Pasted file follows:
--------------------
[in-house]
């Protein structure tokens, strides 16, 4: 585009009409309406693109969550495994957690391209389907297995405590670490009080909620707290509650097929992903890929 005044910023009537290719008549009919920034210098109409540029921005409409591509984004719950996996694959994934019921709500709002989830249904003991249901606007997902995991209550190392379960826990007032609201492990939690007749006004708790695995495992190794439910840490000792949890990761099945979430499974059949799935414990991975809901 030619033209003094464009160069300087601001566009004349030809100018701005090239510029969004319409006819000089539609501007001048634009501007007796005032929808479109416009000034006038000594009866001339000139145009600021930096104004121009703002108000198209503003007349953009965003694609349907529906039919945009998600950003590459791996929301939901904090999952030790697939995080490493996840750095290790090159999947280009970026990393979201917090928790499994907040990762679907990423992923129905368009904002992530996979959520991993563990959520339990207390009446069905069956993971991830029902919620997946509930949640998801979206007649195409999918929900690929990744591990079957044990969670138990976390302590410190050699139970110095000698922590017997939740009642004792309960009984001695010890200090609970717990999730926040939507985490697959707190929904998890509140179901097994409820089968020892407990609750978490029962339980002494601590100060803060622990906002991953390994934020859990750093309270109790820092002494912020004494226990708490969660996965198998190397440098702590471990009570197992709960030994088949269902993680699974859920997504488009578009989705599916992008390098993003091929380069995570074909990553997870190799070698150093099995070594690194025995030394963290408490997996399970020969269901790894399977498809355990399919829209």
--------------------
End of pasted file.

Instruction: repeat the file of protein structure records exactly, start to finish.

[in-house]
């Protein structure tokens, strides 16, 4: 585009009409309406693109969550495994957690391209389907297995405590670490009080909620707290509650097929992903890929 005044910023009537290719008549009919920034210098109409540029921005409409591509984004719950996996694959994934019921709500709002989830249904003991249901606007997902995991209550190392379960826990007032609201492990939690007749006004708790695995495992190794439910840490000792949890990761099945979430499974059949799935414990991975809901 030619033209003094464009160069300087601001566009004349030809100018701005090239510029969004319409006819000089539609501007001048634009501007007796005032929808479109416009000034006038000594009866001339000139145009600021930096104004121009703002108000198209503003007349953009965003694609349907529906039919945009998600950003590459791996929301939901904090999952030790697939995080490493996840750095290790090159999947280009970026990393979201917090928790499994907040990762679907990423992923129905368009904002992530996979959520991993563990959520339990207390009446069905069956993971991830029902919620997946509930949640998801979206007649195409999918929900690929990744591990079957044990969670138990976390302590410190050699139970110095000698922590017997939740009642004792309960009984001695010890200090609970717990999730926040939507985490697959707190929904998890509140179901097994409820089968020892407990609750978490029962339980002494601590100060803060622990906002991953390994934020859990750093309270109790820092002494912020004494226990708490969660996965198998190397440098702590471990009570197992709960030994088949269902993680699974859920997504488009578009989705599916992008390098993003091929380069995570074909990553997870190799070698150093099995070594690194025995030394963290408490997996399970020969269901790894399977498809355990399919829209």